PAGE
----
The Chinese government is about to help you decide if you are addicted to the internet. The official definition, to be released in early 2010, is expected to confirm that addicts spend more than 40 hours a week online and suffer behavioural problems such as feelings of anxiety when not online and an inability to maintain relationships.
Internet addiction is thought to affect at least 10 million of China’s 340 million internet users, many of them young people who play endless computer games.
Until now, Chinese parents have been shipping their teens off to unregulated residential detox programmes, some of which are spurious and dangerous (one 15-year-old boy was allegedly beaten to death this summer in a “boot camp” for the addicted).
The new definition will come with treatment guidelines in an effort to control those who are offering cures. The government has already banned the use of electro-shock treatment.
A growing worldwide phenomenon:
South Korea: Studies have shown 97.3 per cent of children between the ages of six and 19 use the internet. The country has more than 1,000 trained counsellors and 190 hospitals and treatment centres for addiction.
US: The first US residential treatment programme for internet addiction opened in June in Washington state. ReSTART is a 45-day course.
Germany: Nearly one million people in Germany, or 3 per cent of internet users, are hooked and in 2003 the country’s social service agency set up Europe’s first summer camp for child internet addicts in the seaside town of Boltenhagen.
Japan [LAND DISPUTES]
Japan may have found a new way to claim fresh waters for fishing and oil and gas. Scientists believe they are close to perfecting a process for cultivating coral, which could be used to change the shape of disputed land masses. Even if the method works it would take decades to add significant size to a rock. But it could mean Japan can bulk-up Okinotori Island – its southernmost piece of real estate (the Japanese call it an island; China says it’s merely an atoll or a rock) and claim the surrounding 400,000 sq km of “exclusive economic zone” waters, and all the marine resources that it contains. The Maldives and others at risk from rising sea levels will also be interested.
Having been a banker is not generally something to shout about these days. But in Asia, having a banking background is helping some in politics.
Once described as the Barack Obama of Indonesian business – yes, he can reform it – they say the urbane Wirjawan even looks like him. Harvard-educated, he is also a model of what chaotic, Islamic and corrupt Indonesia could be; moderate, wealthy, connected, clean. JP Morgan’s former boss in Jakarta, 44-year-old Wirjawan now advises President Yudhoyono, who wants him in his cabinet. But first Wirjawan must be lured from possibly a greater love than politics; he’s one of Asia’s most accomplished jazz musicians.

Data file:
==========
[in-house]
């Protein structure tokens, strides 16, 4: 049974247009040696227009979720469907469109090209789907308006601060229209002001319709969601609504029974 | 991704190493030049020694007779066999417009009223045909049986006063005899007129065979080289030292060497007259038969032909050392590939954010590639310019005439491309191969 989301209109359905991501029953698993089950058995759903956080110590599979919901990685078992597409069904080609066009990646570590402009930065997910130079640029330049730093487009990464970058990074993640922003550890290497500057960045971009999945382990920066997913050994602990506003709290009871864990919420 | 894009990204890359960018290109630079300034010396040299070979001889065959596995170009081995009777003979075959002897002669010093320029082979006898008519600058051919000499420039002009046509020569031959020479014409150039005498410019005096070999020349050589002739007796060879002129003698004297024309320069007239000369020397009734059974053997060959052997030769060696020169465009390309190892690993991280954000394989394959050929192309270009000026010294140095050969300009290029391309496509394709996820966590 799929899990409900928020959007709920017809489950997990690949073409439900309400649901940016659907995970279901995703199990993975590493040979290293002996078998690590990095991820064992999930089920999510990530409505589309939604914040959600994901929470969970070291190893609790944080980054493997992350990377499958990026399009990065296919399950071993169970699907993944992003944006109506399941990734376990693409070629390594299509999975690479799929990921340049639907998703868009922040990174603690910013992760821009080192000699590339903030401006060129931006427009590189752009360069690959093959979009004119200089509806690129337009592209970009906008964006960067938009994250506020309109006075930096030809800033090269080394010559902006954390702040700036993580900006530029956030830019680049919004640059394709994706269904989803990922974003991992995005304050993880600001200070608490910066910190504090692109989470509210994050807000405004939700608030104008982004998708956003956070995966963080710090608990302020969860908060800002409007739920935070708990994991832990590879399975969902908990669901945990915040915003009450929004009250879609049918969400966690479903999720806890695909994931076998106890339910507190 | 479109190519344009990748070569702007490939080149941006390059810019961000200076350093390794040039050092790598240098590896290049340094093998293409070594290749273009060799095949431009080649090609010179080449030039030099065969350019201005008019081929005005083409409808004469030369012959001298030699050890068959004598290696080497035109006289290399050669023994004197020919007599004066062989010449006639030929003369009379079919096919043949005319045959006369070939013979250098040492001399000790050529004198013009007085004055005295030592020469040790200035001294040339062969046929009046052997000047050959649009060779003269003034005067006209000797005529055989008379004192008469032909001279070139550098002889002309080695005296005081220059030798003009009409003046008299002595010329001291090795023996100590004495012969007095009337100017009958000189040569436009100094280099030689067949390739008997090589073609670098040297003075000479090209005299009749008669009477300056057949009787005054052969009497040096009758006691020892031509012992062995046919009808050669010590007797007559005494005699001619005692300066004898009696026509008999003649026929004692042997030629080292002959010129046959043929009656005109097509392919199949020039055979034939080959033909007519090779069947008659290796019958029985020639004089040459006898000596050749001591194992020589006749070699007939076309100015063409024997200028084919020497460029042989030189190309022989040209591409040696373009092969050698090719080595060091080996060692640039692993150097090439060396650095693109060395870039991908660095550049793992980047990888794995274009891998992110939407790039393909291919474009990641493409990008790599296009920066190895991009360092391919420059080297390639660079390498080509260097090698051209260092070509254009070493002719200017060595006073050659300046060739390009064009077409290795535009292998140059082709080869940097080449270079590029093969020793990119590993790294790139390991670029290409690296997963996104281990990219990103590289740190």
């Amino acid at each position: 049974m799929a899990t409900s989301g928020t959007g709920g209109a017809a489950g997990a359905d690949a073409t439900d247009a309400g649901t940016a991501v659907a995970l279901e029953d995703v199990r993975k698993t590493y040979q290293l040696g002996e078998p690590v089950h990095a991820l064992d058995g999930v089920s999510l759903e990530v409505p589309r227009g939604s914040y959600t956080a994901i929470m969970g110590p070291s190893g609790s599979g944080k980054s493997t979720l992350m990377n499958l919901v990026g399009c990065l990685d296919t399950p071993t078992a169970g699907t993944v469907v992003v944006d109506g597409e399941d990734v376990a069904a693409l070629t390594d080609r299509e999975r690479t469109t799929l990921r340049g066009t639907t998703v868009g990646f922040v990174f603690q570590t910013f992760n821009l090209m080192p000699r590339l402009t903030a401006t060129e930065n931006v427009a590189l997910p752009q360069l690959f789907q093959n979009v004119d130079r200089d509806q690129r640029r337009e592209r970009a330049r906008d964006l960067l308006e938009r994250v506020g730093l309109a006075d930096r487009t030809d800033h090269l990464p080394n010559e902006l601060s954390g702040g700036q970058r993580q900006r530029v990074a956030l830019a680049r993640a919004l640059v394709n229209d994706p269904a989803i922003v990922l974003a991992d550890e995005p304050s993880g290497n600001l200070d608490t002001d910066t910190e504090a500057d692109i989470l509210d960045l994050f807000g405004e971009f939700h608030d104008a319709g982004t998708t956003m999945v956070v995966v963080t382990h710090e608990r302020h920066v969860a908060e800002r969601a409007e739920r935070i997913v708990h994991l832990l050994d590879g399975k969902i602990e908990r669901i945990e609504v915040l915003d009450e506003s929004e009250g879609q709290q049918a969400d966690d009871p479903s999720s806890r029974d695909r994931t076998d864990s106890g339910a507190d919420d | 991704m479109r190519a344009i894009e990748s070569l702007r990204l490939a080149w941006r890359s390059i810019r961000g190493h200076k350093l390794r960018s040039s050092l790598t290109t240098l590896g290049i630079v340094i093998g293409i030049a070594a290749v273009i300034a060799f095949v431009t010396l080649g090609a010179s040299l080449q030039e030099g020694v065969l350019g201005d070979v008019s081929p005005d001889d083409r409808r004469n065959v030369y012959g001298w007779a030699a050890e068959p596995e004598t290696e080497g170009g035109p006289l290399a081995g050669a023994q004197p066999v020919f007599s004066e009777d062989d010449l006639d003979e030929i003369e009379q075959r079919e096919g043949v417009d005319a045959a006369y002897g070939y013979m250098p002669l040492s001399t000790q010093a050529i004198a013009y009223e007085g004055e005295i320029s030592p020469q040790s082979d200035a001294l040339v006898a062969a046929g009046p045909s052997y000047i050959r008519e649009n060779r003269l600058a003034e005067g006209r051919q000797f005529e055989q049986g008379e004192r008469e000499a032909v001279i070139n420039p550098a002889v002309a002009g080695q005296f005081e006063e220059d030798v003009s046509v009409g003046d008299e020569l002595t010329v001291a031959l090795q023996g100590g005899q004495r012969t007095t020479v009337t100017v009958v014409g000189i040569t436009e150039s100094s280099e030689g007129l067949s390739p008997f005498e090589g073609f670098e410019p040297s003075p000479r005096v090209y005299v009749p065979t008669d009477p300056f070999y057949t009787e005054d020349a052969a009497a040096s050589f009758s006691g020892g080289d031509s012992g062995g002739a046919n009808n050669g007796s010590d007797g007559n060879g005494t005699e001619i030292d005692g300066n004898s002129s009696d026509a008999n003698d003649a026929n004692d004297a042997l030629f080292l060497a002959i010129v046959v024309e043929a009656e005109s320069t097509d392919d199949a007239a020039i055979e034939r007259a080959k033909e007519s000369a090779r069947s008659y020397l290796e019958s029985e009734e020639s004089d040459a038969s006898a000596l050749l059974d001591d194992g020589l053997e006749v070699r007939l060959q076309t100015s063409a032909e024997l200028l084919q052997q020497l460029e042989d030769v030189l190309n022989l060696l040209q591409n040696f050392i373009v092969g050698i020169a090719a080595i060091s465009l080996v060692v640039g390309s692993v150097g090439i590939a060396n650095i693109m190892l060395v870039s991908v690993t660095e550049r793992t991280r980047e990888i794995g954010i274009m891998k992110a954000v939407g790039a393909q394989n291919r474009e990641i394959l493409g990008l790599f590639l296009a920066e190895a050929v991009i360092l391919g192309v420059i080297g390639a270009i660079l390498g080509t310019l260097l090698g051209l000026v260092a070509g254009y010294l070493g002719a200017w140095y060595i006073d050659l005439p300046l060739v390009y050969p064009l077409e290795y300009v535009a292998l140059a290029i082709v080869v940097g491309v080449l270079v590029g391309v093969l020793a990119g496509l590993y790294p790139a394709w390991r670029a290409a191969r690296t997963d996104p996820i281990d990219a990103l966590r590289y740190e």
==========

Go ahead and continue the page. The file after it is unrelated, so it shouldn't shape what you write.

Born in South Kensington, London, schooled in Oxford – is there a better pedigree for Downing Street? But it ain’t Britain Chatikavanij helps run, it’s Thailand where, as finance minister, he’s a double-act with fellow Oxonian, Prime Minister Abhisit Vejjajiva. This duo has got Bangkok housewives – and businessmen – swooning. Chatikavanij once stewarded JP Morgan’s Thai operation, making millions. So, as Thais see it, as a politician he won’t steal from them, as Thai leaders too often have.
Manuel RoxasThe Philippines
For a banker, Manuel “Mar” Roxas has a fine political pedigree; his namesake grandfather was the Philippines’ first president, in 1946 after independence. This 52-year-old veteran of New York investment bank Allen & Co is running for the vice-presidency in next year’s poll. Filipinos hope Roxas will bring more than a famous surname to office – they need his banker smarts to modernise their economy, long regarded as an Asian basket case.
Just for show
Weddings in Delhi will soon be forced indoors as city authorities aim to protect parks from damage. Around 700 parks are currently rented out for parties. But between now and 2015 they will all become solely “ornamental”. “We are beautifying Delhi and making it a world-class city,” says Dr Kanwar Sain, the mayor of Delhi. To compensate, the city plans to construct 147 halls for functions.
Not just a number
The Asian epicentre of small-scale businesses is Japan. 20.5 per cent of its manufacturers have fewer than 20 employees and 79.8 per cent have no more than 500.